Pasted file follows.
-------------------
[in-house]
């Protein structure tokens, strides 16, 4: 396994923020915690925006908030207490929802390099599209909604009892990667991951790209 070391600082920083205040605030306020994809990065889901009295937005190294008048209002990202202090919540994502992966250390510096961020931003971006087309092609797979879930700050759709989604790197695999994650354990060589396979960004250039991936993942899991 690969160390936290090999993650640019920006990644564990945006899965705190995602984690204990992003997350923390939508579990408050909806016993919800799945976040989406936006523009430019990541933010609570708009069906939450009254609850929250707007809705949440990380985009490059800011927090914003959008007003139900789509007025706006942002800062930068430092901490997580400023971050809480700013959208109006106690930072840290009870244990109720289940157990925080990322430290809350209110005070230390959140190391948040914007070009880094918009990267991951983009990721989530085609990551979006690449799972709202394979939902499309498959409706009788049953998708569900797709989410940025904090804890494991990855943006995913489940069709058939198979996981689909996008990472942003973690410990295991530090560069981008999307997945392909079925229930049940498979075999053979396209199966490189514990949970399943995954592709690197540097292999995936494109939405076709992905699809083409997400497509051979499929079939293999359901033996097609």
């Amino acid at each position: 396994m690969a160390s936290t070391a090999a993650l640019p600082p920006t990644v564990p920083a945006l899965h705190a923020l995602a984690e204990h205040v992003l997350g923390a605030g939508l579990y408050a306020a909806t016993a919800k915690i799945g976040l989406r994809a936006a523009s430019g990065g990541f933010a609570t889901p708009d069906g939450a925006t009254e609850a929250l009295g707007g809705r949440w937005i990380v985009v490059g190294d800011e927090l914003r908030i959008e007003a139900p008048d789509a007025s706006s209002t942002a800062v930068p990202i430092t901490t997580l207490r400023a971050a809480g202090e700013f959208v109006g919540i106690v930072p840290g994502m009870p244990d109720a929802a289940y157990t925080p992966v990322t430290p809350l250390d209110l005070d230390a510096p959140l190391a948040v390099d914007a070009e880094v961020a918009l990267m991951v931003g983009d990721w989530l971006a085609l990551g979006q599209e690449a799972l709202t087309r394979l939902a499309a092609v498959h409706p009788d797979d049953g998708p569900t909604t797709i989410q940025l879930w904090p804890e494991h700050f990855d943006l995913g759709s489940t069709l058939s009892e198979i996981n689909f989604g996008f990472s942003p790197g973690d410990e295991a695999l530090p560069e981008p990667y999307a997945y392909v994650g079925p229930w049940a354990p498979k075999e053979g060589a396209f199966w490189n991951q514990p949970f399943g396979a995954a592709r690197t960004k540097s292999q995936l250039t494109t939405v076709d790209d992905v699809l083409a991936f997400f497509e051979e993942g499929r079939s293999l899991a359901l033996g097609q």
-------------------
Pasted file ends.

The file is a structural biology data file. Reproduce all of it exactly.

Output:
[in-house]
């Protein structure tokens, strides 16, 4: 396994923020915690925006908030207490929802390099599209909604009892990667991951790209 070391600082920083205040605030306020994809990065889901009295937005190294008048209002990202202090919540994502992966250390510096961020931003971006087309092609797979879930700050759709989604790197695999994650354990060589396979960004250039991936993942899991 690969160390936290090999993650640019920006990644564990945006899965705190995602984690204990992003997350923390939508579990408050909806016993919800799945976040989406936006523009430019990541933010609570708009069906939450009254609850929250707007809705949440990380985009490059800011927090914003959008007003139900789509007025706006942002800062930068430092901490997580400023971050809480700013959208109006106690930072840290009870244990109720289940157990925080990322430290809350209110005070230390959140190391948040914007070009880094918009990267991951983009990721989530085609990551979006690449799972709202394979939902499309498959409706009788049953998708569900797709989410940025904090804890494991990855943006995913489940069709058939198979996981689909996008990472942003973690410990295991530090560069981008999307997945392909079925229930049940498979075999053979396209199966490189514990949970399943995954592709690197540097292999995936494109939405076709992905699809083409997400497509051979499929079939293999359901033996097609």
């Amino acid at each position: 396994m690969a160390s936290t070391a090999a993650l640019p600082p920006t990644v564990p920083a945006l899965h705190a923020l995602a984690e204990h205040v992003l997350g923390a605030g939508l579990y408050a306020a909806t016993a919800k915690i799945g976040l989406r994809a936006a523009s430019g990065g990541f933010a609570t889901p708009d069906g939450a925006t009254e609850a929250l009295g707007g809705r949440w937005i990380v985009v490059g190294d800011e927090l914003r908030i959008e007003a139900p008048d789509a007025s706006s209002t942002a800062v930068p990202i430092t901490t997580l207490r400023a971050a809480g202090e700013f959208v109006g919540i106690v930072p840290g994502m009870p244990d109720a929802a289940y157990t925080p992966v990322t430290p809350l250390d209110l005070d230390a510096p959140l190391a948040v390099d914007a070009e880094v961020a918009l990267m991951v931003g983009d990721w989530l971006a085609l990551g979006q599209e690449a799972l709202t087309r394979l939902a499309a092609v498959h409706p009788d797979d049953g998708p569900t909604t797709i989410q940025l879930w904090p804890e494991h700050f990855d943006l995913g759709s489940t069709l058939s009892e198979i996981n689909f989604g996008f990472s942003p790197g973690d410990e295991a695999l530090p560069e981008p990667y999307a997945y392909v994650g079925p229930w049940a354990p498979k075999e053979g060589a396209f199966w490189n991951q514990p949970f399943g396979a995954a592709r690197t960004k540097s292999q995936l250039t494109t939405v076709d790209d992905v699809l083409a991936f997400f497509e051979e993942g499929r079939s293999l899991a359901l033996g097609q």